To Achieve a Mind-Expanding State Without Taking Psychedelics, Try Breathwork
In the late 1960s, Czech psychotherapist Stanislav Grof concluded, through his research on LSD at John Hopkins University, that psychedelic drugs could help treat emotional trauma—but without easy access to them, patients couldn’t take advantage of his findings. As an alternative, he and his late wife, the author and a psychotherapist Christina Grof, developed holotropic breathwork, a series of breathing techniques meant to induce “natural” psychedelic states through controlled hyperventilation that could be achieved without taking the illicit substance.
Their method, and ones comparable to it, are still used today in a variety of practices—including in yoga, mindfulness, and Western therapy—to reduce stress and anxiety, and to connect people with themselves, others, and the fabric of the universe. Vivian Rosenthal, co-founder and CEO of the three-year-old Manhattan breathwork studio Frequency Mind, teaches a two-part, connected circular breath that is similar to holotropic breathwork, and that can produce corresponding effects. She first encountered breathwork through Kundalini yoga, which she began studying to aid her physical and mental health. In doing so, Rosenthal says, she felt a profound sense of tranquility that she had never felt before, which prompted her to deepen her investigations of intentional, conscious breathing. She then discovered the work of breathwork pioneer David Elliott, and went to New Mexico to study the two-part breath with him. “I was honestly blown away by its potency,” Rosenthal says of the exercise, “and how closely it mimicked” her experiences of taking psychedelics. She decided to devote herself to teaching breathwork at Frequency Mind, where she could fuse intentional breathing, sound healing, and sacred geometry to offer moments of clarity and catharsis to others.
At the studio, Rosenthal leads students from within a singular setting that was designed using her experience in architecture, animation, and VR to heighten breathwork’s mind-expanding outcomes. Upon entering Frequency Mind, participants can expect a moment of shock when leaving the chaos of 27th Street, as I did when I recently showed up to take a class with about a dozen others. The entryway is lined with shag rugs and pillows, soft purple neon lights, and smoky incense; sounds of chimes and rhythmic chanting abound. An enormous dome fills the room. We entered it, after taking off our shoes, through an inviting door of ruffled mauve silk, only to find ourselves inside a space that felt even bigger on the inside. The blankets on the floor, and the projections of fluctuating geometries in bright waves of color along the convex ceiling, evoked the cozy, awed feeling of being a kid in a planetarium. “Through the visuals, we’re connecting back to nature,” Rosenthal says. “To patterns in nature, to sounds in nature, and to energy from nature.”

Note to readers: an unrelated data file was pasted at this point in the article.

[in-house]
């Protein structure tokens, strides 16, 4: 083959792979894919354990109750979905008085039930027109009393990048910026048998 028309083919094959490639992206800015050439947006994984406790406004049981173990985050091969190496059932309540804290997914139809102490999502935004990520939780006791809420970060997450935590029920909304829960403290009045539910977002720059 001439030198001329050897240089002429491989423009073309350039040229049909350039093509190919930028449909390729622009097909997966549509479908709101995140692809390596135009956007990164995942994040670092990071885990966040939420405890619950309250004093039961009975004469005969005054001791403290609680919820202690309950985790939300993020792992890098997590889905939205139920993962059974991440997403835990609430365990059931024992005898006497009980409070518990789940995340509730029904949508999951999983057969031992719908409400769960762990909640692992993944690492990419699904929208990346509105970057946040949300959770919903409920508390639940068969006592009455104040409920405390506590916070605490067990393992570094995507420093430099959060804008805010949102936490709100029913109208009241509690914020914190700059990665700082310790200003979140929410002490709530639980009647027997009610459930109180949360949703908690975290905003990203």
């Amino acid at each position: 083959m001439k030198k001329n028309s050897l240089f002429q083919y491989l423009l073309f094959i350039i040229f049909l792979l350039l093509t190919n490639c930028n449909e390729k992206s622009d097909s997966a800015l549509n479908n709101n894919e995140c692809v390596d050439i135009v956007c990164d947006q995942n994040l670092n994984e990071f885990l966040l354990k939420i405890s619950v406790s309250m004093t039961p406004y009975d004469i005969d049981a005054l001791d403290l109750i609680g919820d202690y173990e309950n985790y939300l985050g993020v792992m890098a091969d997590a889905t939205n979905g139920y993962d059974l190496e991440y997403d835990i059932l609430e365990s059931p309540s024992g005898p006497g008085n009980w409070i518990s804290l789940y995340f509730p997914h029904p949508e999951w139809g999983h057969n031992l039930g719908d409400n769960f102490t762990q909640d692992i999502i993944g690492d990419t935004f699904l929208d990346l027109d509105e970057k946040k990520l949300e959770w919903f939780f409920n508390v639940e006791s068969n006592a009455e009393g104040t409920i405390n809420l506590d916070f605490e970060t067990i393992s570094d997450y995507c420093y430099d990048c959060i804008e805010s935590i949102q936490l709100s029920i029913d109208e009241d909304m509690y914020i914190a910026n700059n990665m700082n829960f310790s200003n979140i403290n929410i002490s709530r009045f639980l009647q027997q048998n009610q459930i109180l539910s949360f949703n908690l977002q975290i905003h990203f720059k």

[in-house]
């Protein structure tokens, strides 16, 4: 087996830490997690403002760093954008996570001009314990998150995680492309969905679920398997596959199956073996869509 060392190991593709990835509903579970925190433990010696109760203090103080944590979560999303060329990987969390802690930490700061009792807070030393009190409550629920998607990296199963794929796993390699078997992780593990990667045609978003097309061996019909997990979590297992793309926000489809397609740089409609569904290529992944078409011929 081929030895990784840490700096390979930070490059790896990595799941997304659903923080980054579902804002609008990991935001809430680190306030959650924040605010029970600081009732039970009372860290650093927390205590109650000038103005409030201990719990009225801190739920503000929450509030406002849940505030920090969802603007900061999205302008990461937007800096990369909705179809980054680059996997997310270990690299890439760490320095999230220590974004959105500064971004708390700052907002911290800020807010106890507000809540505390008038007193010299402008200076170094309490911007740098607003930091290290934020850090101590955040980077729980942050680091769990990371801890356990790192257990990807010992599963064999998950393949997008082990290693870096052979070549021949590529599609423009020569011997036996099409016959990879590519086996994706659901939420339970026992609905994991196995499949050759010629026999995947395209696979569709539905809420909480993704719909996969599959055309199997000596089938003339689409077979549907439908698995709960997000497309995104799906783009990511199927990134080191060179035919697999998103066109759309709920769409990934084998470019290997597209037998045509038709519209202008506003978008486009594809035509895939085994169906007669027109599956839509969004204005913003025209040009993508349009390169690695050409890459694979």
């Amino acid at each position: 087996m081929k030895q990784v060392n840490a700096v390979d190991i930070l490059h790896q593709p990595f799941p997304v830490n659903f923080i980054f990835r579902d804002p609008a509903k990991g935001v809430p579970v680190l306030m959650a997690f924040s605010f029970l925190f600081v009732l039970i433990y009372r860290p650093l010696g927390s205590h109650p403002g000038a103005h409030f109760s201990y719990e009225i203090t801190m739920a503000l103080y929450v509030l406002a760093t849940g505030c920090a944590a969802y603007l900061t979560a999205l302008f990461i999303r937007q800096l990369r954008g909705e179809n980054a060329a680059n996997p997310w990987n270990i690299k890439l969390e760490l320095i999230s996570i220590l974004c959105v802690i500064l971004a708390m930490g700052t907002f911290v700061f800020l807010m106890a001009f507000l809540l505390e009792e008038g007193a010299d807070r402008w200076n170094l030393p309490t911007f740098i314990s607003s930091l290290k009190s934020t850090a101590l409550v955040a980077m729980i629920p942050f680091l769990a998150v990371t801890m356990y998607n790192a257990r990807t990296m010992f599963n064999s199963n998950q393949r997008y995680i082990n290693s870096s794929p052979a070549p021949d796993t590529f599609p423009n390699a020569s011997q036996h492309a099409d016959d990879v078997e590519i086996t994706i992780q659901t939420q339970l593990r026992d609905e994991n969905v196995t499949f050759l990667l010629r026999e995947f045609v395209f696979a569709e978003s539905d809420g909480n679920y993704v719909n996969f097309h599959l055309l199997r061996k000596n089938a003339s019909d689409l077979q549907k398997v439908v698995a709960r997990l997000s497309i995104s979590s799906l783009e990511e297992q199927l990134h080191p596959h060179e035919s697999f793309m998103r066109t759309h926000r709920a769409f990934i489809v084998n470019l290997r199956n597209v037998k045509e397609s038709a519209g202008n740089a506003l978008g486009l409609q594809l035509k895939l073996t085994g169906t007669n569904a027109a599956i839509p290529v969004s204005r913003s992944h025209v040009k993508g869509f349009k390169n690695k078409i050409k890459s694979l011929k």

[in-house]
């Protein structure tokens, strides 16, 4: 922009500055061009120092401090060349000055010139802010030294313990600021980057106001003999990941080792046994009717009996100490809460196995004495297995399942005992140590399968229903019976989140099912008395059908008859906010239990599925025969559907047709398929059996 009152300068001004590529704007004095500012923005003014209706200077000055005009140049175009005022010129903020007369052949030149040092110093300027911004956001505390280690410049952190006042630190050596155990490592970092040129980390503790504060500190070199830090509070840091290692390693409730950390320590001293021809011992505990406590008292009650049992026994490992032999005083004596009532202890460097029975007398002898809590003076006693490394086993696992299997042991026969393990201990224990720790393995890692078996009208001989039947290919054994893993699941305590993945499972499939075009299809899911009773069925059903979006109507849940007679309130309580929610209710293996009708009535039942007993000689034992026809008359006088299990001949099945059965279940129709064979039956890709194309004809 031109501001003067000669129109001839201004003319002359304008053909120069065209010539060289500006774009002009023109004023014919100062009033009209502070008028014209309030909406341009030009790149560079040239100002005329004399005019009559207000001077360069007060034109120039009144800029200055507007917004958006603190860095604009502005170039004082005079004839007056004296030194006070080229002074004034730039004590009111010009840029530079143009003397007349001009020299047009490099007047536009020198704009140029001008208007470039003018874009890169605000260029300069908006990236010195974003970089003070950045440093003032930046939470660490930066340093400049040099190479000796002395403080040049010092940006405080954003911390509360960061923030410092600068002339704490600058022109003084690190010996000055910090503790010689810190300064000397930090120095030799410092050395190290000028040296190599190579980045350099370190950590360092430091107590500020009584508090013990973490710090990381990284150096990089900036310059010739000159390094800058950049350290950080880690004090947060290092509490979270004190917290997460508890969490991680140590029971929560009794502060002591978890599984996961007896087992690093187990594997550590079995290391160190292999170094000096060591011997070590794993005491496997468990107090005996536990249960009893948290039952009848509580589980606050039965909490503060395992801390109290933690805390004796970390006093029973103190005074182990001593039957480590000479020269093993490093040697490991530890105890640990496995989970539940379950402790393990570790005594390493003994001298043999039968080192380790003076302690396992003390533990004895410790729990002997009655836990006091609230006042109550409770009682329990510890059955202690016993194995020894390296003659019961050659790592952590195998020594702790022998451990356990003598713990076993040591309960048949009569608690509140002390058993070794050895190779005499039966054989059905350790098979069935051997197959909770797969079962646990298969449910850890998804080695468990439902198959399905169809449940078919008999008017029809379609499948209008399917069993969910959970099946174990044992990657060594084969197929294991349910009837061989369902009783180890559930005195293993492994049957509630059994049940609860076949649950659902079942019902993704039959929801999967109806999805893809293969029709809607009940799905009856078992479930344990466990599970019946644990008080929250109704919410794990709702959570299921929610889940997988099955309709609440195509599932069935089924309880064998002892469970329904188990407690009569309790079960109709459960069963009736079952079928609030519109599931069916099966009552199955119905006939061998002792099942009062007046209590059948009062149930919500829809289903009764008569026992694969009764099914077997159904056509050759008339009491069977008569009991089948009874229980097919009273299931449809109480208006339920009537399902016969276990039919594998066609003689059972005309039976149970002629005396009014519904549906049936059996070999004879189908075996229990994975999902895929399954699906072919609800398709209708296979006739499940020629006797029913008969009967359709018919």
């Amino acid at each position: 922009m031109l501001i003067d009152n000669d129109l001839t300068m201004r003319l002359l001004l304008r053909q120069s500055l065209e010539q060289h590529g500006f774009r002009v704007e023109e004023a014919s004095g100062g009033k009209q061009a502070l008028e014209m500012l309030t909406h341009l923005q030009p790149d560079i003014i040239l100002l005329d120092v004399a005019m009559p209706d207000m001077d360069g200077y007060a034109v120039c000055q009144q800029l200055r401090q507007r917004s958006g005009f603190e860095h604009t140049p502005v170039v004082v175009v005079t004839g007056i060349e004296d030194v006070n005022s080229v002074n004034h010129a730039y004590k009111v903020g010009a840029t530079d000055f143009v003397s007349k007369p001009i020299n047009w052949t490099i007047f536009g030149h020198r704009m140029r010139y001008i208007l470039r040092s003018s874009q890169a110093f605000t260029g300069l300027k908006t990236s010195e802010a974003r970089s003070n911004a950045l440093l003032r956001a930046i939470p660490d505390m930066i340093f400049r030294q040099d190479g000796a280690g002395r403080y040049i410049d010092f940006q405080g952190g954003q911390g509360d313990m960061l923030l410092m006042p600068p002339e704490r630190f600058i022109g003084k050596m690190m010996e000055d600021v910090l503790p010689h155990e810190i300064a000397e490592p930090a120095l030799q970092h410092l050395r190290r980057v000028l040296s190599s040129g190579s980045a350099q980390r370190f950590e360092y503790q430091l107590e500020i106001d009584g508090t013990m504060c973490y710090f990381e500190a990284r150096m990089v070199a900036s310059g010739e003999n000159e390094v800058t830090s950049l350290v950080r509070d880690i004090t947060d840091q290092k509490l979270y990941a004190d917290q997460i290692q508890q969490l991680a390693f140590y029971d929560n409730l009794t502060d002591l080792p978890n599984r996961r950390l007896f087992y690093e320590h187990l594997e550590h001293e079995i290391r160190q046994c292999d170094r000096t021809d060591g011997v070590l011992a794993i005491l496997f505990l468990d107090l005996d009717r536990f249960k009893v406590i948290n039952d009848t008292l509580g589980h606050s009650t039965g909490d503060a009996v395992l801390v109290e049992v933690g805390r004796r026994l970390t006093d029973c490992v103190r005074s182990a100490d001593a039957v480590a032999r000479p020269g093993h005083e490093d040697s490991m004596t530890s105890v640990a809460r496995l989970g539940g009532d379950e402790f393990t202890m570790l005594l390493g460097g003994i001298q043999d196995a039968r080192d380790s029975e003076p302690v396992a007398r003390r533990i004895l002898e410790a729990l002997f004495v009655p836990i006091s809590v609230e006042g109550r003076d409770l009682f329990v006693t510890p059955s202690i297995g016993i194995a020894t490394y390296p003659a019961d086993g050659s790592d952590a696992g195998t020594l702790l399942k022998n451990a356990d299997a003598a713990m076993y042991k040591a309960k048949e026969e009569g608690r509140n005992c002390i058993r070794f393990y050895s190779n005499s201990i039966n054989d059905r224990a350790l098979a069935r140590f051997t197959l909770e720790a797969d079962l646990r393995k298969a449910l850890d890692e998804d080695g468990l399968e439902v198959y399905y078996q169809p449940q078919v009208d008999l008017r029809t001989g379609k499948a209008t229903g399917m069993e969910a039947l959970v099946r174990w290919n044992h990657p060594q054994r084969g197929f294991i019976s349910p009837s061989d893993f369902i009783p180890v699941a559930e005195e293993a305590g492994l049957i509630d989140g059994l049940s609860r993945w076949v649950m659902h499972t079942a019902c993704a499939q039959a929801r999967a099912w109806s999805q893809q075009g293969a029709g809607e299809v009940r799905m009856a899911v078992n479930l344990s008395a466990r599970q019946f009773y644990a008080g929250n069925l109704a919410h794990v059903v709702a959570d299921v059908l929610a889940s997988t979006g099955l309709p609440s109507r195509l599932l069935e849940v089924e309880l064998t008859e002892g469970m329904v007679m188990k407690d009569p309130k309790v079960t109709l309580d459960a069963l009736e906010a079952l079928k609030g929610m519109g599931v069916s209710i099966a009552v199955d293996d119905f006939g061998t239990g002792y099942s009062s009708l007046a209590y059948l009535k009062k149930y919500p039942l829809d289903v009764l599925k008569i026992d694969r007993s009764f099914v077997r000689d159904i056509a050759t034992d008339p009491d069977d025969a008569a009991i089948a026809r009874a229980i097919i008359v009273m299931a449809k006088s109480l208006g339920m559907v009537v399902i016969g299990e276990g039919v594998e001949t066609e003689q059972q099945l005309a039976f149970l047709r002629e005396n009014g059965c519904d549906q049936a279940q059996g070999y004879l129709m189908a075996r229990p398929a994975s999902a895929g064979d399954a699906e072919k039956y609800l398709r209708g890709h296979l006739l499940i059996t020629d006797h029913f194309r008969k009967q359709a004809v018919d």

She began by explaining how to practice a “circular” breath: two inhales and one strong exhale. We repeated the trifecta of movements for thirty minutes, lowering the levels of CO2 in the body and alkalizing the blood. I felt a gentle tingling in my hands and feet, as well as cramping in my appendages. The latter, known as tetany, is a normal physiological response to the fluctuating oxygen and carbon dioxide levels. These sensations are an important factor in controlled breathing: While different versions of the exercise encourage different physical and emotional effects based on the particular flow of oxygen they generate, each approach seeks to disrupt our individual habits of breathing, taking us out of our ordinary physiological and neurological states, and facilitating new modes of being.
After the intense breathing, we lay flat on our backs, with our eyes closed, in a position similar to shavasana, and listened to soothing music and guided meditations through headphones. It’s not uncommon to uncontrollably laugh or to cry in this state, as some of my peers did. Rarely do we have an opportunity to be fully present in our bodies while our mind is slowed down, and when we do, the effects can be overwhelming.
Once the class was through, descriptions of the Frequency Mind experience from my fellow participants varied, including “collected,” “energized,” “buzzed,” “calm,” “forgiving,” and “loving”—in short, not dissimilar to the experience of taking psychedelic drugs. “This is deep, therapeutic medicine that’s essential in the world,” Rosenthal says. “That’s why we’re seeing so much sudden interest in breathwork. People are coming out of their homes and apartments, and really needing this kind of practice.”
While advances in psychotropic medicine continue, legal and financial barriers still make it out of reach for most at the moment. Breathwork, however, can be done by anyone, anywhere, at any time, and at no cost, and it combines seamlessly with most traditional and nontraditional therapies. Rosenthal thinks everyone can benefit from the practice. “Is it going to boost lung strength? Yes,” she says. “Is it also going to help mental health? Yes. Is it also going to help with digestion, or sleep, or lower blood pressure? Yes. Our whole country needs to be breathing.”